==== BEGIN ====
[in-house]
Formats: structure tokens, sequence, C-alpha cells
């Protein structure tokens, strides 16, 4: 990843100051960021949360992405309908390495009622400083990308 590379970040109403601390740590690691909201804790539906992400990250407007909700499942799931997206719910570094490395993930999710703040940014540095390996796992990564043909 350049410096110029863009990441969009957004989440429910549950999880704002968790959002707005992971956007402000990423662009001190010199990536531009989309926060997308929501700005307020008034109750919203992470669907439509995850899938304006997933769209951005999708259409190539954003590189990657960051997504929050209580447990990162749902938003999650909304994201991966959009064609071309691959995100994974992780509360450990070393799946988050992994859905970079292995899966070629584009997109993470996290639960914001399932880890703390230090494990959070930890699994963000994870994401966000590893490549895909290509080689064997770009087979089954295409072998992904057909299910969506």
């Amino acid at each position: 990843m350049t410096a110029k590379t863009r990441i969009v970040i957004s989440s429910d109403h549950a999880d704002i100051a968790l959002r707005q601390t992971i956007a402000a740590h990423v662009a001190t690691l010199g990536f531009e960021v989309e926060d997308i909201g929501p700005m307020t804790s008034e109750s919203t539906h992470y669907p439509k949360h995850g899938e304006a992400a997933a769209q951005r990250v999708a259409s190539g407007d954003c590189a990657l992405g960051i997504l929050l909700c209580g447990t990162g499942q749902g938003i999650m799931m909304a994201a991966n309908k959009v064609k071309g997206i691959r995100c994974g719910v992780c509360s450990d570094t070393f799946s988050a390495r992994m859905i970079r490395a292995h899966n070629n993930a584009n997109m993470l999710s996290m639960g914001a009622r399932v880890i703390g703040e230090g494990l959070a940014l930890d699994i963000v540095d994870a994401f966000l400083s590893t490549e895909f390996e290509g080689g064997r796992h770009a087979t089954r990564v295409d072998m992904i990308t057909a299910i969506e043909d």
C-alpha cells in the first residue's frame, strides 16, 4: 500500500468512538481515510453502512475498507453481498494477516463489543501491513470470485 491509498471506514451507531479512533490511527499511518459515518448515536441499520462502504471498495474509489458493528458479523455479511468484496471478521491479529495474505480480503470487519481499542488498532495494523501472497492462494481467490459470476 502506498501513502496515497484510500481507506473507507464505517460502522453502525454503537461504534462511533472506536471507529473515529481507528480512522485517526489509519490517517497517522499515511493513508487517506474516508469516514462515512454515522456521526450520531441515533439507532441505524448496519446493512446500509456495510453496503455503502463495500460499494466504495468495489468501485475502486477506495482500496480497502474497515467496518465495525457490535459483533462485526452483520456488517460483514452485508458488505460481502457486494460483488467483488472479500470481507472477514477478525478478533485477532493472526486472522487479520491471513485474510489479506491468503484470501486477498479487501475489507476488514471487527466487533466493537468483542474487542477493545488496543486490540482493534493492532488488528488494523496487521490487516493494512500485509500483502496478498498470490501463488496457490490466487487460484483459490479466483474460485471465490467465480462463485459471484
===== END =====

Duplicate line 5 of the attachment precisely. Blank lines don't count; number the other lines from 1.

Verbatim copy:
C-alpha cells in the first residue's frame, strides 16, 4: 500500500468512538481515510453502512475498507453481498494477516463489543501491513470470485 491509498471506514451507531479512533490511527499511518459515518448515536441499520462502504471498495474509489458493528458479523455479511468484496471478521491479529495474505480480503470487519481499542488498532495494523501472497492462494481467490459470476 502506498501513502496515497484510500481507506473507507464505517460502522453502525454503537461504534462511533472506536471507529473515529481507528480512522485517526489509519490517517497517522499515511493513508487517506474516508469516514462515512454515522456521526450520531441515533439507532441505524448496519446493512446500509456495510453496503455503502463495500460499494466504495468495489468501485475502486477506495482500496480497502474497515467496518465495525457490535459483533462485526452483520456488517460483514452485508458488505460481502457486494460483488467483488472479500470481507472477514477478525478478533485477532493472526486472522487479520491471513485474510489479506491468503484470501486477498479487501475489507476488514471487527466487533466493537468483542474487542477493545488496543486490540482493534493492532488488528488494523496487521490487516493494512500485509500483502496478498498470490501463488496457490490466487487460484483459490479466483474460485471465490467465480462463485459471484